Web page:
It’s no secret that Hollywood has a diversity problem, but it’s one that seems to be getting more and more attention and calls for change nowadays. In particular, it appears Walt Disney Pictures has come in for more flak than other studios recently regarding both its general lack of non-white characters, and its treatment of the few people of colour in its films. It’s understandable as their output is all widely seen and aimed at kids, indeed Disney films occasionally feel like mandatory viewing for children at certain periods in life. This was particularly emphasised in the wake of the phenomenal recent success of Frozen.
This isn’t going to be another piece about Disney’s representation issues; there are plenty of them out there already. Instead I’d like to present one example that seems to buck this trend. That’s not in any way an attempt to try and counter the valid existing arguments, just to shine a light on one Disney movie that appears to get it right when it comes to diversity. It’s true that the complaints are aimed more toward the animation division than the live-action one, but I think this film still may be worth a mention.
I’ve been taking a few long plane journeys recently (in fact I wrote this article during a layover). Whenever I’m on flights I tend to avoid watching films that I think will actually be good. I’m usually half-asleep and don’t want my first experience of a great film to be seeing it on a tiny screen that’s too close to me, the sound coming through lousy headphones with interruptions for in-flight announcements. I also tend to select kids’ movies as many others, even PG-13 movies will be ‘edited for content’ and I never like seeing neutered cuts of films.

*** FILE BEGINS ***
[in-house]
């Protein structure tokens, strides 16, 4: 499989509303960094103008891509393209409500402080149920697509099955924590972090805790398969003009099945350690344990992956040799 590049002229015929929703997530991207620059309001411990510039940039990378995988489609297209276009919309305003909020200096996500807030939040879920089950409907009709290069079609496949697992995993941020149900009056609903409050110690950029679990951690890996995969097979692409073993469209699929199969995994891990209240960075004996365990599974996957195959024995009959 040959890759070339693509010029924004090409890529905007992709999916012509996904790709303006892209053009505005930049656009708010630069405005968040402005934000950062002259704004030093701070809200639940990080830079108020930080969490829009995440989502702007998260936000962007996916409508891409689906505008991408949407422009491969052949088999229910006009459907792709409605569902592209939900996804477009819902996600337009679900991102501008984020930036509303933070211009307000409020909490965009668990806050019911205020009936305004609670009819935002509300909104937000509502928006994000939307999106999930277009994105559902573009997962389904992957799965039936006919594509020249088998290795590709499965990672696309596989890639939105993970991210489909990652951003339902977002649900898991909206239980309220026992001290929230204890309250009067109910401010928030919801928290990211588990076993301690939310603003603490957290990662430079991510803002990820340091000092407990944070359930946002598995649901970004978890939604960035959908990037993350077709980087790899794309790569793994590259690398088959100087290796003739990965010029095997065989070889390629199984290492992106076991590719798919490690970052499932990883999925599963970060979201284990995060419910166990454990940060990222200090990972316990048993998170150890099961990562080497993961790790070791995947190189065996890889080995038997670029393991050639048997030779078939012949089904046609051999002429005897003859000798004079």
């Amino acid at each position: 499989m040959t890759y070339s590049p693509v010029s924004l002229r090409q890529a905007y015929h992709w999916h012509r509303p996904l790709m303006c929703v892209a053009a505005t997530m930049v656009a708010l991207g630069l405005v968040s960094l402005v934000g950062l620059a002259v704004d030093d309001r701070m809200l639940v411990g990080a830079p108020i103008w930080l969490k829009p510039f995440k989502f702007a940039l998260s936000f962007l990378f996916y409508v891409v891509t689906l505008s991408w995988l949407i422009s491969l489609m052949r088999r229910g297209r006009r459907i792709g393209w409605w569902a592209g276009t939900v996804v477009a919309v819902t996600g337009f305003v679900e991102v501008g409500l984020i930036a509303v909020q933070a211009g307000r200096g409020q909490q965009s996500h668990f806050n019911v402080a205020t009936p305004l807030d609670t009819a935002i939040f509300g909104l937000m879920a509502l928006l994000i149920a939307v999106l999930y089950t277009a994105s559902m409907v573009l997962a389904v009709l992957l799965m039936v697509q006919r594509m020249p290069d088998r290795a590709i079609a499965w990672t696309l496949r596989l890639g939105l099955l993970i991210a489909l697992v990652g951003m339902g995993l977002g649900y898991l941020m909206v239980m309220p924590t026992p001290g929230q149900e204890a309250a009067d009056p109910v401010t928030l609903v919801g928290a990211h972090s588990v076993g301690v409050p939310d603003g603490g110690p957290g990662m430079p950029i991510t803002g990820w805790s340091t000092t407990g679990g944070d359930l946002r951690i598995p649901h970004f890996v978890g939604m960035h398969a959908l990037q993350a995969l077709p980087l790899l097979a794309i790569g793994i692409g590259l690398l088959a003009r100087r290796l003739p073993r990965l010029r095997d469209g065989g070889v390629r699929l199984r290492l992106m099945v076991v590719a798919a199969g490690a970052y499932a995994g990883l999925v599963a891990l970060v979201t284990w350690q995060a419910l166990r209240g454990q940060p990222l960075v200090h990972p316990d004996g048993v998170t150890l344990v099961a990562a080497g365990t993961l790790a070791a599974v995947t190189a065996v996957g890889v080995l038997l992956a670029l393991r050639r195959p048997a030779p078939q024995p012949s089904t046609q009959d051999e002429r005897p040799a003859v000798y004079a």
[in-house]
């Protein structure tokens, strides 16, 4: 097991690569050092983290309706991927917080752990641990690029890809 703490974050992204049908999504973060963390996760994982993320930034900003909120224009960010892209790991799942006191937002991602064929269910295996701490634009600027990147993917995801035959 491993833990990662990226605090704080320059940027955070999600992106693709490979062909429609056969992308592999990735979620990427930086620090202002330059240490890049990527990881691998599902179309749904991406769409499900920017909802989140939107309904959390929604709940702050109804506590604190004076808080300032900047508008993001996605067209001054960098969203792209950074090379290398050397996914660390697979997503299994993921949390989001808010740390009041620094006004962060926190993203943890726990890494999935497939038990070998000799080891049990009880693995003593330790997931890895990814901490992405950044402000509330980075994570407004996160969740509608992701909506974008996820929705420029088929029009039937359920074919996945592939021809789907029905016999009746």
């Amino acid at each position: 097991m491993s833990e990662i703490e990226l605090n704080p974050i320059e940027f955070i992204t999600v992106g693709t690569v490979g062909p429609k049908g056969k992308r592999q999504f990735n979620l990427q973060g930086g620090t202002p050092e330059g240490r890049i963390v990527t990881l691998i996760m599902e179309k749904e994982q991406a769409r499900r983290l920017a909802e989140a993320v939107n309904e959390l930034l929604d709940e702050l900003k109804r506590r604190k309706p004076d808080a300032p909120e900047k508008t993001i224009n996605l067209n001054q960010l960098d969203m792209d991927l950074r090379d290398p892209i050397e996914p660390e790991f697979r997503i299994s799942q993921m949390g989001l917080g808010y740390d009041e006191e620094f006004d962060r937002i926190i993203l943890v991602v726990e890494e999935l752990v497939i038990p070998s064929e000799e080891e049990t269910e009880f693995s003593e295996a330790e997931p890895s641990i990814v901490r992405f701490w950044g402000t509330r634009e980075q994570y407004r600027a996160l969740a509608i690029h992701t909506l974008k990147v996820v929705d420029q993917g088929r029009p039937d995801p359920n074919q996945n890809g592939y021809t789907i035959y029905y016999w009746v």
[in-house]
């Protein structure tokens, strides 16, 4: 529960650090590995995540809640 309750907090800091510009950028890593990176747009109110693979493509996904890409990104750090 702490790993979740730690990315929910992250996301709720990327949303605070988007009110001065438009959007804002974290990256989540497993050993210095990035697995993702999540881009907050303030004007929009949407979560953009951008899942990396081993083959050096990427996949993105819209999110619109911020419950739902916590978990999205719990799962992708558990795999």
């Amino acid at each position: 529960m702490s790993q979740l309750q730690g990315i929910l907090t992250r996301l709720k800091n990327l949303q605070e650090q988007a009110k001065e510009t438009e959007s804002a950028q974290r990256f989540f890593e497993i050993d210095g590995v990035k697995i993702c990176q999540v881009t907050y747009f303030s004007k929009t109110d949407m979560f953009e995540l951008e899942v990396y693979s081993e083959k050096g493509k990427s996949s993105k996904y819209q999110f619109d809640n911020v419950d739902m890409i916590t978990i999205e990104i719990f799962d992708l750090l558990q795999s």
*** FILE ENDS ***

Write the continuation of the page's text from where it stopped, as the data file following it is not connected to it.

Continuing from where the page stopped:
Anyway, I was browsing the ‘family’ section after boarding a seven and a half hour flight a few days ago and saw one of the available options was Disney’s The Game Plan from 2007. I have absolutely zero interest in American football and had pretty much forgotten this film existed after not seeing it upon its initial release. However anyone who follows this blog will know that I’m a big fan of Dwayne ‘The Rock’ Johnson so being reminded that he was in the film was enough to have me hitting ‘play’ on a film I expected nothing more from than to keep me mildly distracted for a couple of hours of flight.
The Game Plan isn’t great by any means, but it was better than I expected. Johnson plays the star quarterback for the Boston Rebels, whose bachelor lifestyle is interrupted by the arrival of a young girl claiming to be his daughter. The film’s fairly predictable and succumbs to childish gags on occasion but on the whole it’s fine for its intended audience, probably on a par with the likes of Frozen. I don’t wish to dwell on the film’s quality much though as it’s another aspect of the film that struck me as I was watching it; it’s diversity.
As I mentioned, Dwayne Johnson is the main character and his daughter is played by mixed-race child actress Madison Pettis (the mother character is absent). So already we have 2 non-white leads, but this extends to the supporting cast. Johnson’s best friend and team mate is played by Morris Chestnut, and indeed the majority of his team are African-Americans. Not only that though, the daughter’s ballet teacher who becomes a major character in the second half is played by Puerto Rican actress Roselyn Sánchez, and the only significant white character is Johnson’s agent, who’s a woman (Kyra Sedgwick). It’s a prime example of casting a female in a role that could easily and would normally be written as male (aside from a couple of moments it could be swapped without much dialogue alteration at all). But as it is the film passes the Bechdel test on numerous occasions, and it’s no surprise to see the film’s 3 credited screenwriters are all women. In fact the film is an almost entirely white-male free zone, with the only white man of note being the team dimwit who’s often the butt of pranks. The Game Plan never tries to make a big deal out of its characters’ ethnicities of genders and doesn’t present anyone in a notably stereotypical manner.
Again I’m not trying to claim this is an excellent film or suggesting that it counters legitimate complaints made at Disney, however I do think that it represents an example of how mainstream family movies can be made more inclusive, and it was a big success, grossing almost $150 million on a $22 million budget.
Anyway, if you think I’m completely off the mark here, or know of any better examples, feel free to let me know in the comments.